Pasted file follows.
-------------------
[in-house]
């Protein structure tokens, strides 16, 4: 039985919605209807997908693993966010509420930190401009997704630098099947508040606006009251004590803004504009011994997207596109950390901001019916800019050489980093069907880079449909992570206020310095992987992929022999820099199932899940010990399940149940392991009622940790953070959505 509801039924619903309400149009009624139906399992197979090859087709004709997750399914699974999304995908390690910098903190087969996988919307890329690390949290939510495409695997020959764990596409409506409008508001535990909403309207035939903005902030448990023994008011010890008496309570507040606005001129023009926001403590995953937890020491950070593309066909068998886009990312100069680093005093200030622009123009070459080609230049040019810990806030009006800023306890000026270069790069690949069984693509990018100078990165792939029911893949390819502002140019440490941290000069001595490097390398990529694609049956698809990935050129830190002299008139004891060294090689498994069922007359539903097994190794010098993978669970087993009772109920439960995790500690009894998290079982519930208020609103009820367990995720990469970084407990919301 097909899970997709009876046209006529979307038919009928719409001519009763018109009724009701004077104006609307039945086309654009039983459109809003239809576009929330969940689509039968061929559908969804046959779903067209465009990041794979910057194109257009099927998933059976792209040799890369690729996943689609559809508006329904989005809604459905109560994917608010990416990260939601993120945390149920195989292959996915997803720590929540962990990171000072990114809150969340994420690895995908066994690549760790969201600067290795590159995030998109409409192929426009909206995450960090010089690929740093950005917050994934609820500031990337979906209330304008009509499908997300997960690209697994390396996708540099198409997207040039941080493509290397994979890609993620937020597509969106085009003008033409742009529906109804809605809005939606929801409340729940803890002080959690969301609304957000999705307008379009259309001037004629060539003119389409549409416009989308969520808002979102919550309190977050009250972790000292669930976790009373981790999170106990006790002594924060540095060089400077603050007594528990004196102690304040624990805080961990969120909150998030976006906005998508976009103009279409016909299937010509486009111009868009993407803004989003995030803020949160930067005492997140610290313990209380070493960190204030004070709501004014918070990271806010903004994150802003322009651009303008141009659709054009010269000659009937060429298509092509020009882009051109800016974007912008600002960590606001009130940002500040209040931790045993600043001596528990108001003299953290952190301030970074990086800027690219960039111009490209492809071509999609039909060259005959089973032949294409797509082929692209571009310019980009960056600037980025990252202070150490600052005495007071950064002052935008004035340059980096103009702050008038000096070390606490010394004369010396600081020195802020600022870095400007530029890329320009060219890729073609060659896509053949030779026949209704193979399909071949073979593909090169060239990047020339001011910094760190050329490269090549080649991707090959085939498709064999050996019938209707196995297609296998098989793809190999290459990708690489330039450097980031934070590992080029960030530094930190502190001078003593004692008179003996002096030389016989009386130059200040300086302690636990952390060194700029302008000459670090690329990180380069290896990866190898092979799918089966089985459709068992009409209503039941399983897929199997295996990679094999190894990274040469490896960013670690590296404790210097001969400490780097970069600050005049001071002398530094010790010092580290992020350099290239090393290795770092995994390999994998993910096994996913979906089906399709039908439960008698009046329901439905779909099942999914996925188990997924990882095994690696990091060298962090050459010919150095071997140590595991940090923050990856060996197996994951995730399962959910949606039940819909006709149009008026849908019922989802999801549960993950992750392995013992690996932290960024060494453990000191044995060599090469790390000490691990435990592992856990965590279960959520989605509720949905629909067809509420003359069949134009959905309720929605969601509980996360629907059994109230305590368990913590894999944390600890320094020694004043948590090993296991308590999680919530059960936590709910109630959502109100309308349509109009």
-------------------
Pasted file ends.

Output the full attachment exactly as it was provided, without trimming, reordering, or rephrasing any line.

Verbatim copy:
[in-house]
């Protein structure tokens, strides 16, 4: 039985919605209807997908693993966010509420930190401009997704630098099947508040606006009251004590803004504009011994997207596109950390901001019916800019050489980093069907880079449909992570206020310095992987992929022999820099199932899940010990399940149940392991009622940790953070959505 509801039924619903309400149009009624139906399992197979090859087709004709997750399914699974999304995908390690910098903190087969996988919307890329690390949290939510495409695997020959764990596409409506409008508001535990909403309207035939903005902030448990023994008011010890008496309570507040606005001129023009926001403590995953937890020491950070593309066909068998886009990312100069680093005093200030622009123009070459080609230049040019810990806030009006800023306890000026270069790069690949069984693509990018100078990165792939029911893949390819502002140019440490941290000069001595490097390398990529694609049956698809990935050129830190002299008139004891060294090689498994069922007359539903097994190794010098993978669970087993009772109920439960995790500690009894998290079982519930208020609103009820367990995720990469970084407990919301 097909899970997709009876046209006529979307038919009928719409001519009763018109009724009701004077104006609307039945086309654009039983459109809003239809576009929330969940689509039968061929559908969804046959779903067209465009990041794979910057194109257009099927998933059976792209040799890369690729996943689609559809508006329904989005809604459905109560994917608010990416990260939601993120945390149920195989292959996915997803720590929540962990990171000072990114809150969340994420690895995908066994690549760790969201600067290795590159995030998109409409192929426009909206995450960090010089690929740093950005917050994934609820500031990337979906209330304008009509499908997300997960690209697994390396996708540099198409997207040039941080493509290397994979890609993620937020597509969106085009003008033409742009529906109804809605809005939606929801409340729940803890002080959690969301609304957000999705307008379009259309001037004629060539003119389409549409416009989308969520808002979102919550309190977050009250972790000292669930976790009373981790999170106990006790002594924060540095060089400077603050007594528990004196102690304040624990805080961990969120909150998030976006906005998508976009103009279409016909299937010509486009111009868009993407803004989003995030803020949160930067005492997140610290313990209380070493960190204030004070709501004014918070990271806010903004994150802003322009651009303008141009659709054009010269000659009937060429298509092509020009882009051109800016974007912008600002960590606001009130940002500040209040931790045993600043001596528990108001003299953290952190301030970074990086800027690219960039111009490209492809071509999609039909060259005959089973032949294409797509082929692209571009310019980009960056600037980025990252202070150490600052005495007071950064002052935008004035340059980096103009702050008038000096070390606490010394004369010396600081020195802020600022870095400007530029890329320009060219890729073609060659896509053949030779026949209704193979399909071949073979593909090169060239990047020339001011910094760190050329490269090549080649991707090959085939498709064999050996019938209707196995297609296998098989793809190999290459990708690489330039450097980031934070590992080029960030530094930190502190001078003593004692008179003996002096030389016989009386130059200040300086302690636990952390060194700029302008000459670090690329990180380069290896990866190898092979799918089966089985459709068992009409209503039941399983897929199997295996990679094999190894990274040469490896960013670690590296404790210097001969400490780097970069600050005049001071002398530094010790010092580290992020350099290239090393290795770092995994390999994998993910096994996913979906089906399709039908439960008698009046329901439905779909099942999914996925188990997924990882095994690696990091060298962090050459010919150095071997140590595991940090923050990856060996197996994951995730399962959910949606039940819909006709149009008026849908019922989802999801549960993950992750392995013992690996932290960024060494453990000191044995060599090469790390000490691990435990592992856990965590279960959520989605509720949905629909067809509420003359069949134009959905309720929605969601509980996360629907059994109230305590368990913590894999944390600890320094020694004043948590090993296991308590999680919530059960936590709910109630959502109100309308349509109009």